In a book titled Great Thinkers, which includes essays on people from Plato to Virginia Woolf, there is this sentence in the entry about 18th century economist Adam Smith, the man known for his ideas regarding the division of labor and “the invisible hand,” in the portion regarding his biography:
“In his childhood, he was briefly kidnapped by gypsies.”
That’s it. It goes on from there, describing his becoming an academic philosopher. Nothing about why he was kidnapped, where he was when he was kidnapped or anything about the kidnapping.
Which leads me to think that sometimes we are kidnapped by ideas that briefly take us to all manner of places. . .
Anjanette Comer was an actress who appeared in several TV series mainly in the 1960s and 1970s (e.g., Combat!, Mannix, Bonanza, and various other one-word-title shows), and a few feature films. Although it was announced that she was going to be in the film Funeral in Berlin with Michael Caine, which appeared in 1966, although there were publicity stills showing the actors together, she didn’t appear in the film. Not everything goes as planned. Presumably she wasn’t briefly kidnapped.
One film that she did star in is 1967’s Banning, which also features Robert Wagner, Jill St. John and Guy Stockwell. This is a somewhat complicated movie that has to do with a golf pro, Mike McDermot (played by Wagner), who is unfairly accused of throwing a tournament; he changes his name to Mike Banning and catches up with the guy who had tried to get McDermot to cheat and then accused him of cheating, which led to McDermot becoming Banning, and so Banning, who now has to pay off the mob (?), gets into a tournament, where it is actually a do-or-presumably-die situation. . . .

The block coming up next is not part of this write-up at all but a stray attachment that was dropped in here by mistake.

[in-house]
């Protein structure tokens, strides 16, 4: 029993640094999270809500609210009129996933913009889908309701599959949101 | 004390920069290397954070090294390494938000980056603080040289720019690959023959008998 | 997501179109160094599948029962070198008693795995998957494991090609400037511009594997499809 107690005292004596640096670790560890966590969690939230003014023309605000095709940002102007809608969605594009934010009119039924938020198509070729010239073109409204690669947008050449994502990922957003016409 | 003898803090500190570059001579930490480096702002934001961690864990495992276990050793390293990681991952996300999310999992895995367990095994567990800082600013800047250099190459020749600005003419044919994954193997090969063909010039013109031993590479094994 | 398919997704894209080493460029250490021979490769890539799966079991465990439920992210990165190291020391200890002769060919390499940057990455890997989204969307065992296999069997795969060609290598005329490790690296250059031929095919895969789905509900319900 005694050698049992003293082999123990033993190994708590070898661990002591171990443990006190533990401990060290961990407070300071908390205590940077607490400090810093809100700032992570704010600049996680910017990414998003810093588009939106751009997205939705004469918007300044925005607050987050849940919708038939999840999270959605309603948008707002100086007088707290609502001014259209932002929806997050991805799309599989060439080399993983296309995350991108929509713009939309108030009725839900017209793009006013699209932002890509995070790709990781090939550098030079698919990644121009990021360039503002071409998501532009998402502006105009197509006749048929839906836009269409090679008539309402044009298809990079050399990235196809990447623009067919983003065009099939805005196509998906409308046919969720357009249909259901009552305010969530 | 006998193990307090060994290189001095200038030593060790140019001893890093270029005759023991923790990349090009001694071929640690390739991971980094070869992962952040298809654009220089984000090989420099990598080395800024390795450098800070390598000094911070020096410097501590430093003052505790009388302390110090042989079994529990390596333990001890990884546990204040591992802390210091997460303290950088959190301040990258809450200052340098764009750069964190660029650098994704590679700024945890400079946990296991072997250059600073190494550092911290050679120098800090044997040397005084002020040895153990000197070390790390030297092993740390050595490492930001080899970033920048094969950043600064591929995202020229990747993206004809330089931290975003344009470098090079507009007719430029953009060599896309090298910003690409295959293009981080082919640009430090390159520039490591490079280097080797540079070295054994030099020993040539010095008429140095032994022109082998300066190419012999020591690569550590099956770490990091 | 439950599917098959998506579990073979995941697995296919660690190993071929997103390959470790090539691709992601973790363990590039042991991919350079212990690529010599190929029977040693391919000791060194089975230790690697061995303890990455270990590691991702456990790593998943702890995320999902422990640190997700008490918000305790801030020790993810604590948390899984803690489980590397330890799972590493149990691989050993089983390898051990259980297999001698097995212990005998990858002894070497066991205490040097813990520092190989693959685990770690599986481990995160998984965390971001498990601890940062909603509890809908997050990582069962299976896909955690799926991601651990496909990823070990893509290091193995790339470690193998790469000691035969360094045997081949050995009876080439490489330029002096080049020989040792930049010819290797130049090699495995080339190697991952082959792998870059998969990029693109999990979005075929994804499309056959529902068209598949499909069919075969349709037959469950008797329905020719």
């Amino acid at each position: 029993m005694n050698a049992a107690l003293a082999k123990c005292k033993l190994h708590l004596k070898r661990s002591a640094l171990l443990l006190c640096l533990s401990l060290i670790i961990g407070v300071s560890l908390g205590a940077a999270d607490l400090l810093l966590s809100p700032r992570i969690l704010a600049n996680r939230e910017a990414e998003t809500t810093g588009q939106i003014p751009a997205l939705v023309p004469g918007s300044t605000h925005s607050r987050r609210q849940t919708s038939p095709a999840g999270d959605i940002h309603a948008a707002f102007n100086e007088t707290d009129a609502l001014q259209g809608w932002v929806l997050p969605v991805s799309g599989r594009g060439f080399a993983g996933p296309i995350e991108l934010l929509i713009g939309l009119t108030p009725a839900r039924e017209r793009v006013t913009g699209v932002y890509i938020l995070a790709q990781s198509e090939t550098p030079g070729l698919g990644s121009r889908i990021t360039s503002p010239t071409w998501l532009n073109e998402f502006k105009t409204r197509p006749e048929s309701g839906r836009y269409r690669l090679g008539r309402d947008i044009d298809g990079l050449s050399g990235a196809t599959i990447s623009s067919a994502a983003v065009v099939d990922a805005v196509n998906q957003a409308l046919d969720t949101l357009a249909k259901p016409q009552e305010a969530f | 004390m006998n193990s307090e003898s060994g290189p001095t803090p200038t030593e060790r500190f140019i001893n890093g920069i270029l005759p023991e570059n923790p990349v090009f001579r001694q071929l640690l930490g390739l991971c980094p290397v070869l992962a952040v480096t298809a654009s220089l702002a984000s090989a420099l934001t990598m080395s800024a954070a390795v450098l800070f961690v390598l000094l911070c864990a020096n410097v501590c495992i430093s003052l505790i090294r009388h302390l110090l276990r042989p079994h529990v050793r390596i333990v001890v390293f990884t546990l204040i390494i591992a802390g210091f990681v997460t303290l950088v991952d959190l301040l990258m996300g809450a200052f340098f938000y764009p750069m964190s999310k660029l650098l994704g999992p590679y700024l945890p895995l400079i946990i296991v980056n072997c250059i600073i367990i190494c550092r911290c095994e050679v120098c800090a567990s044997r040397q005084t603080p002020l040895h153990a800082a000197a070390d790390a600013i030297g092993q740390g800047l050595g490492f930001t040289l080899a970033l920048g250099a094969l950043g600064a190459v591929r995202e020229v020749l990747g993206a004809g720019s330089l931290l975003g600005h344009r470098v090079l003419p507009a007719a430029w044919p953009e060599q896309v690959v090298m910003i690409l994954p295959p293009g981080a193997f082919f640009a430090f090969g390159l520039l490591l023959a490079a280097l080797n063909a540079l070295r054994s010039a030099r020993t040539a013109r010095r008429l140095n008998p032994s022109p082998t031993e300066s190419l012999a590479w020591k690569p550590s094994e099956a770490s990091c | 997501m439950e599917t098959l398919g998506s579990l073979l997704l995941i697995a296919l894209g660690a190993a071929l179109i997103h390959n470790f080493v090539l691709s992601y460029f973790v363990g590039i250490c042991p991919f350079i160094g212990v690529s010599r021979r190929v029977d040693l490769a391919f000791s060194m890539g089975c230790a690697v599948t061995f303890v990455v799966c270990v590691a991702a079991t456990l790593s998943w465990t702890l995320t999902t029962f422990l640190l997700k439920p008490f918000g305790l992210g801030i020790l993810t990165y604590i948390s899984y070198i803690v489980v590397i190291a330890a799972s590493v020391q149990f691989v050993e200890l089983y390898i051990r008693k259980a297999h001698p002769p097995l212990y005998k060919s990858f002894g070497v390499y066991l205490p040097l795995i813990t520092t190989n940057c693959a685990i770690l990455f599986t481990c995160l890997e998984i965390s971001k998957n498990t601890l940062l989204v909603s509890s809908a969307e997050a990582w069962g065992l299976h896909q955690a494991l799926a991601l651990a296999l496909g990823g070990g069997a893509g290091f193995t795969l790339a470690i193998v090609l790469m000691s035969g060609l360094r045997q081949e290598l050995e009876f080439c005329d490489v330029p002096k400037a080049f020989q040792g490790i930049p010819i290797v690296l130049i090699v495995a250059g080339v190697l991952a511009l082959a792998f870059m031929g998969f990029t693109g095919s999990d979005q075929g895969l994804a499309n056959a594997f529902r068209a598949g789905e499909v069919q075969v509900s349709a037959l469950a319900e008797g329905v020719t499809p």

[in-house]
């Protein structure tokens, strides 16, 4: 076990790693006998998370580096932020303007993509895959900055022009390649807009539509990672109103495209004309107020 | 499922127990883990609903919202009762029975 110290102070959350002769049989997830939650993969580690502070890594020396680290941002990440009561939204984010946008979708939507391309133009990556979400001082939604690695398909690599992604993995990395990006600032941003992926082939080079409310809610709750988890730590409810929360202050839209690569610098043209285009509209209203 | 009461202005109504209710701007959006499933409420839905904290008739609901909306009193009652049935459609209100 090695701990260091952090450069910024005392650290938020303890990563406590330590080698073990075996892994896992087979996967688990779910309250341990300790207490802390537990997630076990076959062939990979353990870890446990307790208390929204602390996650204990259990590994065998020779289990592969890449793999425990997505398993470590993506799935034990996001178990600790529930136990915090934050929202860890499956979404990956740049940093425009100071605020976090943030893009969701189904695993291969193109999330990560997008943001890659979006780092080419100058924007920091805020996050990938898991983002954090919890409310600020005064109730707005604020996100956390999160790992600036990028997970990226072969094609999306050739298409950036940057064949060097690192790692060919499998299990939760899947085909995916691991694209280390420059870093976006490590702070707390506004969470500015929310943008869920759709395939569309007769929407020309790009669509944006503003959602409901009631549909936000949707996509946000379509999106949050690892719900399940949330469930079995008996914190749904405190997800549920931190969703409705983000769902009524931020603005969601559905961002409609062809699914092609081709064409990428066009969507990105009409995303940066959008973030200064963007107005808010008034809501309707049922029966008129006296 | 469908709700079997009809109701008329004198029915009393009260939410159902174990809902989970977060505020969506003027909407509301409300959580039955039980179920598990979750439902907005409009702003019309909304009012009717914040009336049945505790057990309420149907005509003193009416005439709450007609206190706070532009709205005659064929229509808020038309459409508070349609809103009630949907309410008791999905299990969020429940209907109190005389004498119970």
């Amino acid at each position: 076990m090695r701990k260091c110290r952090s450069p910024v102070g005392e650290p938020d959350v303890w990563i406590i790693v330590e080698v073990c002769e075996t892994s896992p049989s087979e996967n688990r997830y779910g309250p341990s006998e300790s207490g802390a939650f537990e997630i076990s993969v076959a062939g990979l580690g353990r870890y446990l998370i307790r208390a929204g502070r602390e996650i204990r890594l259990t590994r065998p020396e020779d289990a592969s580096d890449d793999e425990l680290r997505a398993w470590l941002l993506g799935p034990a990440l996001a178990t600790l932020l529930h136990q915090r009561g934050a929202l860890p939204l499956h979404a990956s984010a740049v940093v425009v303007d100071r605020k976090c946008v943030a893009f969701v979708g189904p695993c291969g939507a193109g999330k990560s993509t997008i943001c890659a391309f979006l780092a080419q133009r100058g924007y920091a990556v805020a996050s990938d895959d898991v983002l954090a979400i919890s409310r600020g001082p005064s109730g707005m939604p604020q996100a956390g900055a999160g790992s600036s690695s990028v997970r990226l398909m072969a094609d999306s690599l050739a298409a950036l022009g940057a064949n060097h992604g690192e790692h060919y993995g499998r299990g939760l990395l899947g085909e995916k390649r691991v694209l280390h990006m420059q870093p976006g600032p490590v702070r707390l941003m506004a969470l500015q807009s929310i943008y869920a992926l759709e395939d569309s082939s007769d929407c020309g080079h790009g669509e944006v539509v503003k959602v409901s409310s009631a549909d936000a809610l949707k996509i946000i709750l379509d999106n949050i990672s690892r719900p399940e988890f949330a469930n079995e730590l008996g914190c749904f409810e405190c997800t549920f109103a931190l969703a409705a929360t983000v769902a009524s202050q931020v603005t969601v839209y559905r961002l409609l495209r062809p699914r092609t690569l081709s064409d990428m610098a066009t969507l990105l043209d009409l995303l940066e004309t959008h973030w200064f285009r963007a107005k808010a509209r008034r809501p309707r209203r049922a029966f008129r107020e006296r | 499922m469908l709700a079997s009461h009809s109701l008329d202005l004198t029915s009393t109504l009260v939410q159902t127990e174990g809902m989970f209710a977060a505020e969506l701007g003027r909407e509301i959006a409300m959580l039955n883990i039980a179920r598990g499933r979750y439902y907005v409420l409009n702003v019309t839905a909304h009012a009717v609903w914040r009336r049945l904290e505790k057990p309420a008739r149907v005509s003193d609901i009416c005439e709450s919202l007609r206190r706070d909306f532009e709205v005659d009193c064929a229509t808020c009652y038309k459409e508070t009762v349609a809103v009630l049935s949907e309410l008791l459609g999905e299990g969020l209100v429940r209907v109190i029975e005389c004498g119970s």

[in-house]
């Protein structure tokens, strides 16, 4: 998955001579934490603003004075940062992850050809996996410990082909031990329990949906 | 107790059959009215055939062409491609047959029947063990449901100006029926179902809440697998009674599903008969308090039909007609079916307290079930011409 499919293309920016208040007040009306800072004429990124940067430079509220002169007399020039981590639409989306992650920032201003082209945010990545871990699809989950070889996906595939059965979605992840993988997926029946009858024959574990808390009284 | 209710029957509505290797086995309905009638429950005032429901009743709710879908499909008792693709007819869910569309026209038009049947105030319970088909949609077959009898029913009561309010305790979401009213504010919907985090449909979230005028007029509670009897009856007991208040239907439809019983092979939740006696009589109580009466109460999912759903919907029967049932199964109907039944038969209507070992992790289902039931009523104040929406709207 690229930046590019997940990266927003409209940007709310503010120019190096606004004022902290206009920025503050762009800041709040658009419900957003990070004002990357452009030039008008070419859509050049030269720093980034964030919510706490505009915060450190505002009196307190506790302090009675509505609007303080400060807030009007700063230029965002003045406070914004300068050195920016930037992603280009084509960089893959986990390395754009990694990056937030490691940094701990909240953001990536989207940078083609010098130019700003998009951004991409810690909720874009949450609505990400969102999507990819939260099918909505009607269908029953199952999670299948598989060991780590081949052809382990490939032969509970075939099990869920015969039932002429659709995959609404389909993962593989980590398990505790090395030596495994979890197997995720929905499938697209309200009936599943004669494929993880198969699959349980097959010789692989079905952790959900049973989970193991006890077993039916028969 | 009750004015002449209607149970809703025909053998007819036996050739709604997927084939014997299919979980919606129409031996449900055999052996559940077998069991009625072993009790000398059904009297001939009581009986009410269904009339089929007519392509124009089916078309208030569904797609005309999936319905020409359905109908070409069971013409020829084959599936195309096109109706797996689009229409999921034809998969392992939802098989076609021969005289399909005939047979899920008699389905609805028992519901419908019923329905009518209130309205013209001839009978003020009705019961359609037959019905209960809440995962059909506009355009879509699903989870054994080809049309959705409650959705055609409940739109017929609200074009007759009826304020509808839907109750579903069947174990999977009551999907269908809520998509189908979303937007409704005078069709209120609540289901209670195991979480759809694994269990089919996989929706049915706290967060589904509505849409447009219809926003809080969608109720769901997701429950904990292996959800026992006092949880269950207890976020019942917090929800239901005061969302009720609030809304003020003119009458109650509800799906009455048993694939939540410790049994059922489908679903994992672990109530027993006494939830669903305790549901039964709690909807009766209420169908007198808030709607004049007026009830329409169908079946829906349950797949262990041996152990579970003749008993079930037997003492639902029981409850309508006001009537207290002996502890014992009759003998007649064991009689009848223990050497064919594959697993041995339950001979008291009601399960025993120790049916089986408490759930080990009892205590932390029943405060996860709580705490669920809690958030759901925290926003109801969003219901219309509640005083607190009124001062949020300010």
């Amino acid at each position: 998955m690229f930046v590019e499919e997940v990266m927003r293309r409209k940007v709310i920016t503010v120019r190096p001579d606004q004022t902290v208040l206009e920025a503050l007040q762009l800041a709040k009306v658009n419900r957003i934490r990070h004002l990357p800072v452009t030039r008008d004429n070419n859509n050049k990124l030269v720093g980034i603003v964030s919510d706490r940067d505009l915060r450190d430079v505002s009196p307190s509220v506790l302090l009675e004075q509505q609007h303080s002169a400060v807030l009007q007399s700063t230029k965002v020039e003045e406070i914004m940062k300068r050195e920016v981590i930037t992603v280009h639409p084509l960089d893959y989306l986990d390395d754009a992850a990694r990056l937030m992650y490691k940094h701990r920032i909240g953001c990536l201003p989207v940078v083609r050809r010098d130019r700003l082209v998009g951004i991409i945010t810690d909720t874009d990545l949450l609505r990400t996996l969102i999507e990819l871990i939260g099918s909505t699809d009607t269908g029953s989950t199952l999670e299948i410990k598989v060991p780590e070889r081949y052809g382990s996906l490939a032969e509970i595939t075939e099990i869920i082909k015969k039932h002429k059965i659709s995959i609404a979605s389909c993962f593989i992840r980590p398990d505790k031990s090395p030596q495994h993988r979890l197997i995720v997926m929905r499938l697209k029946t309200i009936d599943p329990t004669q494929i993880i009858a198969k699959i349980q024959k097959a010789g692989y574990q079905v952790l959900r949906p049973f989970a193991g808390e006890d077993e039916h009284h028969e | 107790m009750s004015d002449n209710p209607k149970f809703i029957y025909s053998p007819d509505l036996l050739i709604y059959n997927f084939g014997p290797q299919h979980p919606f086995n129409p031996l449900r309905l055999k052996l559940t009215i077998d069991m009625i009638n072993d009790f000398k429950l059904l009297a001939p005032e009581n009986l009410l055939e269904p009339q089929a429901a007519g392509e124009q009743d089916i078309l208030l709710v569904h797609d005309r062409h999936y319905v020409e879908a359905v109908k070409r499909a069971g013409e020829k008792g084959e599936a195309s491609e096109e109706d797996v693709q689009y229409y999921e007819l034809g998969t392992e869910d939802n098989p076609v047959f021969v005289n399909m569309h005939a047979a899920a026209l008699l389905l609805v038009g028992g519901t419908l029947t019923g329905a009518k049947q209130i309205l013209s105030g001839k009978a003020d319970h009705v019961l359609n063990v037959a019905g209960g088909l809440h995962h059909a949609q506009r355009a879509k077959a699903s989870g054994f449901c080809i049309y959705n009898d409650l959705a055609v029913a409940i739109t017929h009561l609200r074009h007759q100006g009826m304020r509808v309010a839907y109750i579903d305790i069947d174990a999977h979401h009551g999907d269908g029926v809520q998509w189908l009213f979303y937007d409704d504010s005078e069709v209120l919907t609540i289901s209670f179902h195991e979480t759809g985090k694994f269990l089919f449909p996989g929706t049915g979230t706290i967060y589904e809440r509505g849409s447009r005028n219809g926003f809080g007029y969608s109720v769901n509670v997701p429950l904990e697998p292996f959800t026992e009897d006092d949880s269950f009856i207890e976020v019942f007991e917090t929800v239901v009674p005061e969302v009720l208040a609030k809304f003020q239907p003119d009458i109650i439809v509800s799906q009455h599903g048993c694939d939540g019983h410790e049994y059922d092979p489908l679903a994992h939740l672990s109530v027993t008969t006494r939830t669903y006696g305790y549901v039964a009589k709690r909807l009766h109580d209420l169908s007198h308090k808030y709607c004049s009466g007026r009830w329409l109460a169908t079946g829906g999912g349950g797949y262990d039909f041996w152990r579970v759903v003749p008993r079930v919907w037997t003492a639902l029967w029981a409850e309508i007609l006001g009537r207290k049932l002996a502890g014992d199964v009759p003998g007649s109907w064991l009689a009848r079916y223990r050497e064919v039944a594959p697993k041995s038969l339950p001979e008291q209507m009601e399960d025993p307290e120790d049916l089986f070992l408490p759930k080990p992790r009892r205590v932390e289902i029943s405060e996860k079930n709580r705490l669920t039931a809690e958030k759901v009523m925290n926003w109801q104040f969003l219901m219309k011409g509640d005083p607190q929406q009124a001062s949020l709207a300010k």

The poster for the movie proclaims in the sensationalistic verbiage of the day: “The action begins. . .when the auction ends! The truth about the women who go all out. . .when they go for a man!”
Note the absence of golf. Sort of like Comer in Funeral in Berlin.
Banning was nominated for an Academy Award. “The Eyes of Love,” a song performed by Gil Bernal, who also crooned a tune in Blood of Dracula’s Castle (“Count Dracula and his coffin-mate Countess Dracula need young girls to stay alive. . .another 300 years!”), was nominated. There was some serious competition for Best Song that year, such as “The Look of Love” by Burt Bacharach and Hal David.
Both “The Eyes of Love” and “The Look of Love” (strangely ocular titles) lost to “Talk to the Animals,” music and lyrics by Leslie Bricusse, performed by Rex Harrison, in Doctor Doolittle.
Which brings us to Quincy Jones, who wrote the music for “The Eyes of Love” (lyrics by Bob Russell).